Thursday, 2 September 2010
A Face-Saving Light
This is the month of Ramadan (Muslims remain without food and water from before dawn until sunset) and with so much happening in the world, sometimes it is hard to pick the subject for a fresh blog. Hence, I do not face a writer’s block but only fatigue that requires rest. The Eid festival marks the end of the month long fasting, which is announced upon sighting the crescent for the Islamic month of Shawwal. For all religious events, Muslims follow the lunar calendar.
First came, the awful monsoon floods and all the destruction whose bill we all will be paying for the next few years. Then we saw the Sialkot killings of two young boys. And the cricket scandal in England in which Pakistani players were allegedly involved in shady deals. Just last night, multiple suicide attacks took place in Lahore and Karachi in which scores of Shi’a Muslims died or got injured while attending Ali ibn Abi Talib’s death anniversary. Considering the security situation, they all should have stayed home instead of publicly mourning the slaying of a great figure of Islam.
So what do we have here? One fifth of Pakistan is under water, the judicial system is in dire straits, our food chain is quite literally broken, flood-effected people are homeless, thousands are feared missing, out of frustration some are lynching others or attacking the custodians of law, suicide bombers are exploding themselves, doctors are getting themselves beaten up for professional negligence, and inflation is getting out of control. But do we not have broadband internet and FaceBook?
Does it not feel as if everybody wants to migrate to America? No, that is not true, no matter how much the ex-pats weep for their ex-compatriots; 170 million people still live here without having Green Cards. The end of the world is not around the corner and I tell the morose that despondency is never a problem-solver. Not crutches, but self-help is the answer; holding one’s proud head high is the solution. While the poor remain more patient and patriotic, the rich elites repeatedly sell them off to the lowest bidder.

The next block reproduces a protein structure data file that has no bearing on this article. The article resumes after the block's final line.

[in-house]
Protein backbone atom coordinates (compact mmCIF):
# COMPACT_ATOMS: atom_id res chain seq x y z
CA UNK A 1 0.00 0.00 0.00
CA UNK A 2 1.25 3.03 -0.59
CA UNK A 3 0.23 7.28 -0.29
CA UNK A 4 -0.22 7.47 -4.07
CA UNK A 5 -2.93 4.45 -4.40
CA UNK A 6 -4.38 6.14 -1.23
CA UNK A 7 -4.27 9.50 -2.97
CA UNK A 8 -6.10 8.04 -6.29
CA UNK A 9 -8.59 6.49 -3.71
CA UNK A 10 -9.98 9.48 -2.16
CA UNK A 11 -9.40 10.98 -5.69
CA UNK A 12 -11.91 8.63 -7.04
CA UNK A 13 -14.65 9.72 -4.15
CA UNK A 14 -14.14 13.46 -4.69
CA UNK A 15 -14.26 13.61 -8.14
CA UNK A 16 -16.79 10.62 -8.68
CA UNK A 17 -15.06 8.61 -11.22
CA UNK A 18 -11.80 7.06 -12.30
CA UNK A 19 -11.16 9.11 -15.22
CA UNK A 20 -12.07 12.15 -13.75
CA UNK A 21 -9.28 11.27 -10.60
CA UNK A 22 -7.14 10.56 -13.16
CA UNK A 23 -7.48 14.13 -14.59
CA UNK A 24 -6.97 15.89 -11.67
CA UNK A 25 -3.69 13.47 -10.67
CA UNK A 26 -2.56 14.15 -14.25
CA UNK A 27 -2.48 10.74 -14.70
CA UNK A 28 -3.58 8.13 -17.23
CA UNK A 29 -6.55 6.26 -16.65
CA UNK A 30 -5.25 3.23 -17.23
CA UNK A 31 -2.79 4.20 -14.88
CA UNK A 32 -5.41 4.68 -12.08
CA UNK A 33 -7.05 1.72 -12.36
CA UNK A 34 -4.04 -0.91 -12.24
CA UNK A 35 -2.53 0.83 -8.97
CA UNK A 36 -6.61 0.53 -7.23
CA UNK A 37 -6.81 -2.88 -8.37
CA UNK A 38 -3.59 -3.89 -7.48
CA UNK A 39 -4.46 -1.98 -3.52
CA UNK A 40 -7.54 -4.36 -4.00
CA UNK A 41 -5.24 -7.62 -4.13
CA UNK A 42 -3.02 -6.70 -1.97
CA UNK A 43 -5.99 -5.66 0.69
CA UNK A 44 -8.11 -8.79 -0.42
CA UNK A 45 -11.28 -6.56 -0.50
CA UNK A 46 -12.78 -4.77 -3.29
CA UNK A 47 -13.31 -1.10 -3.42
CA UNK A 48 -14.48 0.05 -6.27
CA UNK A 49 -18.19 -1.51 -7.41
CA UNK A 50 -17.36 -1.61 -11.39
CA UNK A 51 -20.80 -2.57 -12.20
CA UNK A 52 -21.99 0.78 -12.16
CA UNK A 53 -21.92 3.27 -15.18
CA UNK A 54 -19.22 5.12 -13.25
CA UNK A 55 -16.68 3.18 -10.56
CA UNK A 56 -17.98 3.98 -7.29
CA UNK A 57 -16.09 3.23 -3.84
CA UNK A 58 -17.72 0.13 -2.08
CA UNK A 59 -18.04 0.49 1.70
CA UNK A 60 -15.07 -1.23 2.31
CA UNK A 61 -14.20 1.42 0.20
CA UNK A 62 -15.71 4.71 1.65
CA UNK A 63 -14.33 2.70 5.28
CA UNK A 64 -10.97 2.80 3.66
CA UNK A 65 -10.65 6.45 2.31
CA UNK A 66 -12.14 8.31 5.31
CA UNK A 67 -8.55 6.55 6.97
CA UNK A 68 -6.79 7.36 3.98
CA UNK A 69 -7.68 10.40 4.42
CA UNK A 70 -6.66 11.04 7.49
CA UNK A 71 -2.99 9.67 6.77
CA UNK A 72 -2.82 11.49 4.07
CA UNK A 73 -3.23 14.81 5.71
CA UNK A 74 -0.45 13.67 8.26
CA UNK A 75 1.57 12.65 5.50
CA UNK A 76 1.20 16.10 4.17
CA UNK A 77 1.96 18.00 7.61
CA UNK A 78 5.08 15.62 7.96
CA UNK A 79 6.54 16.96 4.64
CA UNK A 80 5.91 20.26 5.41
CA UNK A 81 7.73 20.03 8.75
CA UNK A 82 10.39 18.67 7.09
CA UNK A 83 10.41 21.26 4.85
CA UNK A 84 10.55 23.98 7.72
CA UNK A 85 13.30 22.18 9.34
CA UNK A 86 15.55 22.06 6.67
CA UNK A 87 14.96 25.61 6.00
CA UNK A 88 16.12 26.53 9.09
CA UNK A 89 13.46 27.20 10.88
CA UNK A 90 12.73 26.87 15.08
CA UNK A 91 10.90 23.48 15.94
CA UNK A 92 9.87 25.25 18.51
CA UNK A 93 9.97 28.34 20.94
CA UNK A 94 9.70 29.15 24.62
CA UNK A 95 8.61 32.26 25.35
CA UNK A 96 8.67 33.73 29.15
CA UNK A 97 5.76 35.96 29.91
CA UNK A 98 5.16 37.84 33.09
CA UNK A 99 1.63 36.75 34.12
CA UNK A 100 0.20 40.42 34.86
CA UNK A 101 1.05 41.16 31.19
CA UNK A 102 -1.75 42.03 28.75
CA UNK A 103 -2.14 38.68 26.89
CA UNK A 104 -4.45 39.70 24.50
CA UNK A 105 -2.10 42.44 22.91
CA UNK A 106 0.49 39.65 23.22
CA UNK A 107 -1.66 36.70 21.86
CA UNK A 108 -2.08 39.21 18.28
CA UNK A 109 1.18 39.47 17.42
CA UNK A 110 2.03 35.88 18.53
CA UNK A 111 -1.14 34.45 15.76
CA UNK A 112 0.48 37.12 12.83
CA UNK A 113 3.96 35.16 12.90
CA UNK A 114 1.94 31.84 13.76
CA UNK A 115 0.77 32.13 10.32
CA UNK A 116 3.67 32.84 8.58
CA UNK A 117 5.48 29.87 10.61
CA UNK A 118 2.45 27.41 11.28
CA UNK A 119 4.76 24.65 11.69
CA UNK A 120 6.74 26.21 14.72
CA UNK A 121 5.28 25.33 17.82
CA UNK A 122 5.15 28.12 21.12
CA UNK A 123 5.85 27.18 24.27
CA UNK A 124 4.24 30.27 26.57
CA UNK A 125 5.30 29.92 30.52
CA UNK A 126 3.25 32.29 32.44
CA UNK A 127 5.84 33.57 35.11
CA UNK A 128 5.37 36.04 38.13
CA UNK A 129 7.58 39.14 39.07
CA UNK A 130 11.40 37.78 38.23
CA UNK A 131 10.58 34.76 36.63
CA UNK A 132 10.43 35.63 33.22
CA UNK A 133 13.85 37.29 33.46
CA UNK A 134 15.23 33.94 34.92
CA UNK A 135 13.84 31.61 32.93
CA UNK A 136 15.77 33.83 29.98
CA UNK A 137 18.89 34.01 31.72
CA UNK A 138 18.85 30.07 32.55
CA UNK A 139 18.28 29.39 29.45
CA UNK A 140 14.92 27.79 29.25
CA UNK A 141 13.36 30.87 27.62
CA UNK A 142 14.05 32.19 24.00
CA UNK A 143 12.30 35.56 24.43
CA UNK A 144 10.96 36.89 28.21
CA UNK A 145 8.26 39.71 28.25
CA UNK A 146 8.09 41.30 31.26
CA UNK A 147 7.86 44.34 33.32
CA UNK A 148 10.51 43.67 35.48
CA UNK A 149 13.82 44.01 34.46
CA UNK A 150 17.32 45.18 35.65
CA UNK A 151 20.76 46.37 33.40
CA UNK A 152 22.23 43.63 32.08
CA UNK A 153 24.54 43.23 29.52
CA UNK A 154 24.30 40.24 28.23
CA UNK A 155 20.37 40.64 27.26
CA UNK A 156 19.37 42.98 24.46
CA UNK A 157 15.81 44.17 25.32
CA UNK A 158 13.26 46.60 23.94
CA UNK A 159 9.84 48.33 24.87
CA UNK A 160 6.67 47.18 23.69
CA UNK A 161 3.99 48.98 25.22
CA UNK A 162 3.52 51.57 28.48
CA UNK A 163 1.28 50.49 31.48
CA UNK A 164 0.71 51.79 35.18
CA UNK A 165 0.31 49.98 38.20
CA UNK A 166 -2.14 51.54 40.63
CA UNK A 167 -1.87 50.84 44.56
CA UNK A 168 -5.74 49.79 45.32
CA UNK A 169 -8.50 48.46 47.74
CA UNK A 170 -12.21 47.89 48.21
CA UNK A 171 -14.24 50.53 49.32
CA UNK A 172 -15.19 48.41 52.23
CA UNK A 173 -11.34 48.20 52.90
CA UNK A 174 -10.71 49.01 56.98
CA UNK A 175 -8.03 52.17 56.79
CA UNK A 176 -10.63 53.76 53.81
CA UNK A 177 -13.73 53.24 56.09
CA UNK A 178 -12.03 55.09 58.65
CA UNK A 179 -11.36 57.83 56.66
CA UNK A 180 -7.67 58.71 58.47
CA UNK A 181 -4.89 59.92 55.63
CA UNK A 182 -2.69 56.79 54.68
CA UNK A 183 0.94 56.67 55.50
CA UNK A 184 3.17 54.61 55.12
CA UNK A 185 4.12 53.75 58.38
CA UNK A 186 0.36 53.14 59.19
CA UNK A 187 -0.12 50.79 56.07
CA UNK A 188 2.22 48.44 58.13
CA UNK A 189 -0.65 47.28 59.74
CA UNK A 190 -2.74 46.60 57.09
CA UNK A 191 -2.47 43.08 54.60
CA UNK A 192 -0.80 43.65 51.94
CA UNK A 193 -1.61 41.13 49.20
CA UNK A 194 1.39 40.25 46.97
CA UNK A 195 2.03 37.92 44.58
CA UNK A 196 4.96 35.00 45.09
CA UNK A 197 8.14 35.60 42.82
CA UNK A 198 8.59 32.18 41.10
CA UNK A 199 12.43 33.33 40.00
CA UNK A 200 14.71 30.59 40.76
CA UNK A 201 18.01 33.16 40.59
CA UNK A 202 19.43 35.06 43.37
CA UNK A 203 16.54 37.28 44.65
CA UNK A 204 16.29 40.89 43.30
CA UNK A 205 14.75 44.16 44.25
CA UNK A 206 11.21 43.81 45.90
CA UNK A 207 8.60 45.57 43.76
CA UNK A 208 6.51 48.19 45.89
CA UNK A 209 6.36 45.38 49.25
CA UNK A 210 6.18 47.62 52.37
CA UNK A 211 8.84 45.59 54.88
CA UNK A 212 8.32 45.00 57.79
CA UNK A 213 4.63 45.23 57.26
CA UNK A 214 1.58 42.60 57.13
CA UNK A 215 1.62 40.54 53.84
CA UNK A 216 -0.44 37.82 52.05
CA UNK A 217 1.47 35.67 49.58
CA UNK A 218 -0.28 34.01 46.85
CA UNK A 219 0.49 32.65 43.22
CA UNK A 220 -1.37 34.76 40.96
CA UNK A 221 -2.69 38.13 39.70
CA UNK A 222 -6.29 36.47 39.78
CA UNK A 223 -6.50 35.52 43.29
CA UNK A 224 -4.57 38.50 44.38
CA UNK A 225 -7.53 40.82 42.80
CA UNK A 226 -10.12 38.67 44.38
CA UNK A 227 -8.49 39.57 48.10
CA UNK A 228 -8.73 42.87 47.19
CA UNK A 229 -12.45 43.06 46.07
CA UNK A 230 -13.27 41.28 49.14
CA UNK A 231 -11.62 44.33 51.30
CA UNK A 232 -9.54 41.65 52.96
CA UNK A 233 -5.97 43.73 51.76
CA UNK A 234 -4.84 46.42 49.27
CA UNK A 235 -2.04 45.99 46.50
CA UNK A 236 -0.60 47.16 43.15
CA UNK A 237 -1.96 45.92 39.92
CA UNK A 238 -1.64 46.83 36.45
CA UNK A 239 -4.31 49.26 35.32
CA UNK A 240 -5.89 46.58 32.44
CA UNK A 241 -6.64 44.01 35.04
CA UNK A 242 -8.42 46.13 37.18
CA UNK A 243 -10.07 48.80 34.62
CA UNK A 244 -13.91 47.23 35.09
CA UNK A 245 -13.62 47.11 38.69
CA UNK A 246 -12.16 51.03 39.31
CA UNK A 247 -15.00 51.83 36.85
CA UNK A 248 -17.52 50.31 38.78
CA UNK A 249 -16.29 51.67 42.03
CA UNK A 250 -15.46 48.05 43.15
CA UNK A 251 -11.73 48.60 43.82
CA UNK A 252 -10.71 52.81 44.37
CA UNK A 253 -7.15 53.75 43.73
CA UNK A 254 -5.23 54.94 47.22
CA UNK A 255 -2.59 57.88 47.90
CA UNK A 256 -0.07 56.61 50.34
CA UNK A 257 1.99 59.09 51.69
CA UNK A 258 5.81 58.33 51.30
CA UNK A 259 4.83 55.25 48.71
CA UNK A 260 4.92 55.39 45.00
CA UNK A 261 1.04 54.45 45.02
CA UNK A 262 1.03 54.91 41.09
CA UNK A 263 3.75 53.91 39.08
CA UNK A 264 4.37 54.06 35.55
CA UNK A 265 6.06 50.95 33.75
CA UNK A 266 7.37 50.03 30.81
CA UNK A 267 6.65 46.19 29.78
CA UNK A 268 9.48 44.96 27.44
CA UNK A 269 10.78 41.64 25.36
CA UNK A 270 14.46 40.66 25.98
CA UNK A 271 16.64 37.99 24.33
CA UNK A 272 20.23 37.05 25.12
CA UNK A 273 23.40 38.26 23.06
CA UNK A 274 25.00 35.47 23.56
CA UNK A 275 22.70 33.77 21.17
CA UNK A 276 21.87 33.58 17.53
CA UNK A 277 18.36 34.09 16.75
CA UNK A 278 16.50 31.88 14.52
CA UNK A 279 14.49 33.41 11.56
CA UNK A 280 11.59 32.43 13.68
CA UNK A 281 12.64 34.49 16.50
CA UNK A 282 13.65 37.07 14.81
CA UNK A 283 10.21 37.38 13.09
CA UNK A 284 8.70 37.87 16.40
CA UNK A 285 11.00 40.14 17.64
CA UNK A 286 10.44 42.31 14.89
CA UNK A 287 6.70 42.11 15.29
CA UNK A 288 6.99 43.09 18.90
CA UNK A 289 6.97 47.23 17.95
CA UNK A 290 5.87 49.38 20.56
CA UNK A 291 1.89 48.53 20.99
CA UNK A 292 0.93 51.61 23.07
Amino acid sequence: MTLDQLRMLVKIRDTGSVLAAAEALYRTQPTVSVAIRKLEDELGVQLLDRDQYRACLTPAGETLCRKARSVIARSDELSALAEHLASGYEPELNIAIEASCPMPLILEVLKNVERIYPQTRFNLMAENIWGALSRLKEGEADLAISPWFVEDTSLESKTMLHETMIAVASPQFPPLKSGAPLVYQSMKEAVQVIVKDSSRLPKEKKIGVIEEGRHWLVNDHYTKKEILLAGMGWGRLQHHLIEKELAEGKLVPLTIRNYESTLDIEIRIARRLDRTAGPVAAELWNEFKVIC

And life goes on. Fashion show catwalks are alive with party animals, and a hundred TV channels continue spewing worthless breaking news. These news updates break peoples’ emotional backs because after sampling a dose, one feels like breaking open the skulls of the fast-talking presenters and those of the worthless commentators. Not much will be done, yet everything gets airplay for hours.
The mosques here are so full of the faithful these days, more so in the nights, because everyone is busy finding the elusive Night of Destiny (Laylat al-Qadr) during the last ten odd nights of Ramadan. The Qur’an claims in Chapter 97, verse 3: “The Night of Destiny is better than a thousand months” because messenger Muhammad (peace on him) received his first revelations through angel Gabriel.
At the cost of admitting personal failure, I have not found one such night. I asked a friend if he had found it and he admitted he had. Then he narrated a Ramadan night’s tale.
“I saw a strange beautiful light envelope me for a few minutes around dawn. It wasn’t the sun or the stars, just milky white light that nobody else saw. I went to a holy man later on and he confirmed that I had been blessed”, he claimed.
As I probed his mind regarding the effect the light might have had on his life and on those around him, he became irritable and lost all composure that one expected from an almost holy man. Soon thereafter, I left him alone, for he was a lost man who needed to find a truer night than the one that he claimed he had seen.
It is getting dark now and I must switch on the lights around the house; these will be energy-saving lights. I must work hard in my laboratory to soon invent face-saving lights.